Soon enough, there was Deepak Chopra, healer, New Age philosopher and digestion guru, advocate of aromatherapy and regular enemas, holding forth on CNN on the meaning of the attacks.
How the ebullient Dr. Chopra had come to be chosen as an authority on terror remains something of a mystery, though the answer may have something to do with his emergence in the recent presidential campaign as a thinker of advanced political views. Also commending him, perhaps, is his well known capacity to cut through all sorts of complexities to make matters simple. No one can fail to grasp the wisdom of a man who has informed us that "If you have happy thoughts, then you make happy molecules."
In his CNN interview, he was no less clear. What happened in Mumbai, he told the interviewer, was a product of the U.S. war on terrorism, that "our policies, our foreign policies" had alienated the Muslim population, that we had "gone after the wrong people" and inflamed moderates. And "that inflammation then gets organized and appears as this disaster in Bombay."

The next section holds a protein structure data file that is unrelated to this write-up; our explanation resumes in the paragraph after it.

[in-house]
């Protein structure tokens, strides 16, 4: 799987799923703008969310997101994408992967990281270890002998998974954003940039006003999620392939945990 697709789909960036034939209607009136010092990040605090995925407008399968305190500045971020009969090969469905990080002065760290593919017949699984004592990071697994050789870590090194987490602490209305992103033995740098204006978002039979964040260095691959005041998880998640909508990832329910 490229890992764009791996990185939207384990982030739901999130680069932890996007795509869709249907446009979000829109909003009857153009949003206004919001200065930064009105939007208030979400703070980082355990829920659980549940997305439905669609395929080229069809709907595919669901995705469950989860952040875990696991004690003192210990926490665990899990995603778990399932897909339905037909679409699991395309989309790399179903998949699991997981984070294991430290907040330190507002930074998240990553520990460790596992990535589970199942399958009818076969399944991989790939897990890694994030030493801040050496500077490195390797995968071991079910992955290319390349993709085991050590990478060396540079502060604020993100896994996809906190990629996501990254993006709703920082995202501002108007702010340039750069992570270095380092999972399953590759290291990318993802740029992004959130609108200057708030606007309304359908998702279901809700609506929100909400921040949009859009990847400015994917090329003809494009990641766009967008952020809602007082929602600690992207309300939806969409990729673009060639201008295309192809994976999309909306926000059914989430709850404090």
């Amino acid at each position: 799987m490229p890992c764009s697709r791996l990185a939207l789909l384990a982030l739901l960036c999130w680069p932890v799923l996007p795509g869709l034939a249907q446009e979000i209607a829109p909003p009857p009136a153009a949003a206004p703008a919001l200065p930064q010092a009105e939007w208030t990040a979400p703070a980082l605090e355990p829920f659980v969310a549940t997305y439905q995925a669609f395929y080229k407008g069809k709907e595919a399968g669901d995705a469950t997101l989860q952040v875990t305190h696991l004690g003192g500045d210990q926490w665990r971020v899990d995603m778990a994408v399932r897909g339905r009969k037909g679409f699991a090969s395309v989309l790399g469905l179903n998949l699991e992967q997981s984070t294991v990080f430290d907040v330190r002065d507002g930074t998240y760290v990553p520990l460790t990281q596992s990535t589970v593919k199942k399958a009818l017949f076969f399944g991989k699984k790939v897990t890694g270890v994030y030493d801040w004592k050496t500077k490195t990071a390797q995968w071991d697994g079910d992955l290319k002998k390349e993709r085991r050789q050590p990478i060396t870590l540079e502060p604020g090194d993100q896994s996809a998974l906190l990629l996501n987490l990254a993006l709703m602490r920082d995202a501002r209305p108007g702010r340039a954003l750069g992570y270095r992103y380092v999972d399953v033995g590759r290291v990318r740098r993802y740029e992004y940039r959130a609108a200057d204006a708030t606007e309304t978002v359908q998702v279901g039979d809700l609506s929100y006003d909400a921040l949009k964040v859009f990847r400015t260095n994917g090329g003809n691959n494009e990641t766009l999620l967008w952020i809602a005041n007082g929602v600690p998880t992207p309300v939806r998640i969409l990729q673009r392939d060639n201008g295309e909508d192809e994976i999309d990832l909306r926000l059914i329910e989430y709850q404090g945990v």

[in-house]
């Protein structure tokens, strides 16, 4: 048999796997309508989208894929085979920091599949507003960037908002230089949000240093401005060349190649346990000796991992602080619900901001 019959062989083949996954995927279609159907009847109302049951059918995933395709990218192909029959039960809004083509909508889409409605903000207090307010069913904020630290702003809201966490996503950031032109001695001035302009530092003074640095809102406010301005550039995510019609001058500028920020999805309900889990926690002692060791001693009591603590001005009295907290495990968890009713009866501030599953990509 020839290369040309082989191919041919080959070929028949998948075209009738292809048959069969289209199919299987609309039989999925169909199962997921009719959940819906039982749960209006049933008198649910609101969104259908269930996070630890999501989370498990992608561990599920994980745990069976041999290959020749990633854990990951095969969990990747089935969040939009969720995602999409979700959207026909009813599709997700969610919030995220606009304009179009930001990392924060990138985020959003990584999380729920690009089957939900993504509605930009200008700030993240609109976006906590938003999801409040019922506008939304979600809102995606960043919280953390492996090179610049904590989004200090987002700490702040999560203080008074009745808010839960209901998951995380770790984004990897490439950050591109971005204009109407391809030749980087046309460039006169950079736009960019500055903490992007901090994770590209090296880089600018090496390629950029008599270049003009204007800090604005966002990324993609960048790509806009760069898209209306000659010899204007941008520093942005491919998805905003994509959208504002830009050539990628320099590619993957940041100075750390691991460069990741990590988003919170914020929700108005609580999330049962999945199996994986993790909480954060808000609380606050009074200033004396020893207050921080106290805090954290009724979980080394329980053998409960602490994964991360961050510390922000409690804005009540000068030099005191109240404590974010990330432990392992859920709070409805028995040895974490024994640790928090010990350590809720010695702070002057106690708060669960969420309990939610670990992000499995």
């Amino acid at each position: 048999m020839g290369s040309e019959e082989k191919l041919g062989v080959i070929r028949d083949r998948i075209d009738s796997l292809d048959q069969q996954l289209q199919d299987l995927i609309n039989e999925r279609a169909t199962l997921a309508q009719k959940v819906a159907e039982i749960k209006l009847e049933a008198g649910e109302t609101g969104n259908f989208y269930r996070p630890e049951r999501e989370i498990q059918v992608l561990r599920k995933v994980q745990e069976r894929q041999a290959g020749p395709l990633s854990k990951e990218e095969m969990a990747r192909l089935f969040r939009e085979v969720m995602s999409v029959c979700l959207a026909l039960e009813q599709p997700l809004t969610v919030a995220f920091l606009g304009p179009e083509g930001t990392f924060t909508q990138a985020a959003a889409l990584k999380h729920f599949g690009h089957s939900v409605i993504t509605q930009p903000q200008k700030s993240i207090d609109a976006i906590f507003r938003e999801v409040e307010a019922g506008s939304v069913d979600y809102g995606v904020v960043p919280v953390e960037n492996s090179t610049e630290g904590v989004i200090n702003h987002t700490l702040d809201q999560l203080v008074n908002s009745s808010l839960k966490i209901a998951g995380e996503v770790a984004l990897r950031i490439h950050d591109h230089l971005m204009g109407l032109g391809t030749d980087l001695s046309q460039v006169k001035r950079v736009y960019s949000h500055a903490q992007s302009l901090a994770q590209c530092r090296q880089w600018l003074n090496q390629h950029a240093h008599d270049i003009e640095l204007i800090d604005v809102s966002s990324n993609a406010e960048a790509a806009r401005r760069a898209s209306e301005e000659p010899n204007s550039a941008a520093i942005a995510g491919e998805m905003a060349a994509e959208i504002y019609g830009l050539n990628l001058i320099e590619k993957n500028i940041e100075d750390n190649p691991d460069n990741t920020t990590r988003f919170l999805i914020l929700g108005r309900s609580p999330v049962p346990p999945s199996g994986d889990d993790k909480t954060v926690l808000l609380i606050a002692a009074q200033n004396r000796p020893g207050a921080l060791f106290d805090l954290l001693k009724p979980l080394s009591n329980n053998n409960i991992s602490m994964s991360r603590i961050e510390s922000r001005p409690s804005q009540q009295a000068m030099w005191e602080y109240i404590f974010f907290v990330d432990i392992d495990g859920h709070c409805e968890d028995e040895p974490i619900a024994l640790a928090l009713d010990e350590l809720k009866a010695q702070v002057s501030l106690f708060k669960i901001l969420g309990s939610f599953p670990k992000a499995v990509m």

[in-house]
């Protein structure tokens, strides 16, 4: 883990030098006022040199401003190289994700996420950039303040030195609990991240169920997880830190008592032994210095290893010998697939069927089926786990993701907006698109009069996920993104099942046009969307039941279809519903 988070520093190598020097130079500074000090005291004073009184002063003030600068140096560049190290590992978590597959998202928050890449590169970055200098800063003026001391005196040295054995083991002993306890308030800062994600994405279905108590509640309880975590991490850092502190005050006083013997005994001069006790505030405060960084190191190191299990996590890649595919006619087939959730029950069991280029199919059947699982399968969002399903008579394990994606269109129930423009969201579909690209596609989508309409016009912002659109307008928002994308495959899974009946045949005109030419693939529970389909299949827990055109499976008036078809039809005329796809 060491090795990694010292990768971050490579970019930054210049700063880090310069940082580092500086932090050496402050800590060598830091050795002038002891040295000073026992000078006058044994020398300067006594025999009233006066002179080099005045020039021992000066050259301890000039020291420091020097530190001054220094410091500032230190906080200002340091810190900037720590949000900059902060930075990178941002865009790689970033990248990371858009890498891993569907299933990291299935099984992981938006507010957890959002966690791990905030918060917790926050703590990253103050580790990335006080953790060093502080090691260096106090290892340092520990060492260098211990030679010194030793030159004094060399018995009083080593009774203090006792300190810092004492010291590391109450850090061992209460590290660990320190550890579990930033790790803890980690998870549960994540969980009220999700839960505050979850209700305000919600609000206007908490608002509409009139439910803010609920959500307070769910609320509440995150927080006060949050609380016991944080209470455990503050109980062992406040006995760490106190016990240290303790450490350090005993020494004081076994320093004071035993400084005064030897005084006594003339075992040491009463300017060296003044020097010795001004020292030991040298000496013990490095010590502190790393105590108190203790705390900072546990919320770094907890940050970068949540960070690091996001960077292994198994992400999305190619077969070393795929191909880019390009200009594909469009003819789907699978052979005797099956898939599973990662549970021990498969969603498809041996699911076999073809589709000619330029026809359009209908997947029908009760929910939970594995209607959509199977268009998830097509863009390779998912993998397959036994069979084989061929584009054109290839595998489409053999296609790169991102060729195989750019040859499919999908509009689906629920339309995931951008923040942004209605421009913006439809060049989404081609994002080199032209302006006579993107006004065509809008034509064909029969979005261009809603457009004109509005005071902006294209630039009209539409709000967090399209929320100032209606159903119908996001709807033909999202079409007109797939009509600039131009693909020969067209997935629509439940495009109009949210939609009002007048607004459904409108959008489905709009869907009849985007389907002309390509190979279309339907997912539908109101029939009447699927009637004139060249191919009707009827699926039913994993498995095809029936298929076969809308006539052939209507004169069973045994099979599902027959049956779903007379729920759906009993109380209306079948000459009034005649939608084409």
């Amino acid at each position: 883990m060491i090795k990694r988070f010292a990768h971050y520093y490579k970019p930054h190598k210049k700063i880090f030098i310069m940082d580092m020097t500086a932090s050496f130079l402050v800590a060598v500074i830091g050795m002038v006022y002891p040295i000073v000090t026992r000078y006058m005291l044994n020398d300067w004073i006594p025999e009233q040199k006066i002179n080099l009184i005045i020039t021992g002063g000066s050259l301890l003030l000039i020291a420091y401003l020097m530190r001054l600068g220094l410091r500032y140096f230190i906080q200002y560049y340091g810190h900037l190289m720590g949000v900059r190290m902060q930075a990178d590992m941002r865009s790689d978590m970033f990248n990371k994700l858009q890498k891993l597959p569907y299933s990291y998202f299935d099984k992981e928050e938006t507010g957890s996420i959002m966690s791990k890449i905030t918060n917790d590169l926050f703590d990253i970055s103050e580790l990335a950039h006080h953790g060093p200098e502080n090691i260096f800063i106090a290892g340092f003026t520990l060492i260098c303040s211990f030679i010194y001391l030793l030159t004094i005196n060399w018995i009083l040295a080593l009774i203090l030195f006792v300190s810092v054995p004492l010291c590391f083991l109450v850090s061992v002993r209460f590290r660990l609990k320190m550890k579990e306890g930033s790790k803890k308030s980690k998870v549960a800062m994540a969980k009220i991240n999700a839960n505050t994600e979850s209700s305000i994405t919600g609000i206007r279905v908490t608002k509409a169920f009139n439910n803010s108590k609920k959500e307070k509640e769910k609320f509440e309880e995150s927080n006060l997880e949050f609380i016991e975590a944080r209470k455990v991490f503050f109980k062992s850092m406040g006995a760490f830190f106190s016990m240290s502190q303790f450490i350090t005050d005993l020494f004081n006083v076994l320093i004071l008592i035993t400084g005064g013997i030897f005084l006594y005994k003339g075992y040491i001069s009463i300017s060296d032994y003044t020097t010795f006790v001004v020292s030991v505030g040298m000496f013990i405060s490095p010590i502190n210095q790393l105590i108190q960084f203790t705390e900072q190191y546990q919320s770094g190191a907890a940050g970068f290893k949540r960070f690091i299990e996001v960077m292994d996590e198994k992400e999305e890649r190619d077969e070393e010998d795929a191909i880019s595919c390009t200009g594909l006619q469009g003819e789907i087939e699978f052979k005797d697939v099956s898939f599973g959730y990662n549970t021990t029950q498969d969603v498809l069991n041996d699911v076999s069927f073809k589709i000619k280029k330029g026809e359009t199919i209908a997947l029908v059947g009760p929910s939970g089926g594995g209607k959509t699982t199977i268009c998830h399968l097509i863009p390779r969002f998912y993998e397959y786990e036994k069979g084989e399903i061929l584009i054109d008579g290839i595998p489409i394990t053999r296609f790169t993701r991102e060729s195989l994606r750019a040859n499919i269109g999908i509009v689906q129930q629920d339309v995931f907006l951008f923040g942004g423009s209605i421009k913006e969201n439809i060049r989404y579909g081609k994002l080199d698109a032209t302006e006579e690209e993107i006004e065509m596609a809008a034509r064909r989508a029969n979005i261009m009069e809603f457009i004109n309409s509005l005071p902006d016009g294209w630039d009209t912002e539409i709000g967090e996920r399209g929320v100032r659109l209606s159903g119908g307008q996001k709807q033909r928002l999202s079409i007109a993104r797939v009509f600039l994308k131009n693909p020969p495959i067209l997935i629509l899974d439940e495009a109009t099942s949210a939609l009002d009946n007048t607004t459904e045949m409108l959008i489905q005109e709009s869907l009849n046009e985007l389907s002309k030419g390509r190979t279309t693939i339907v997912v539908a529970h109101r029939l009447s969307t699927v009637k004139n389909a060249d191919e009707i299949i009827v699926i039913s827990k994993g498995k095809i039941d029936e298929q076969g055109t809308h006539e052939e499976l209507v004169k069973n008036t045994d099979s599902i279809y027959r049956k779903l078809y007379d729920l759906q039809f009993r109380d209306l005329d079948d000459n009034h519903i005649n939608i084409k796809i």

All this was a bit too much, evidently, for CNN interviewer Jonathan Mann, who interrupted to note that there were other things going on -- matters like the ongoing bitter Pakistan-India struggle over Kashmir -- which had caused so much terror and so much violence. "That's not Washington's fault," he pointed out.
Given an argument, the guest, ever a conciliator, agreed: The Mumbai catastrophe was not Washington's fault, it was everybody's fault.
Read it all here.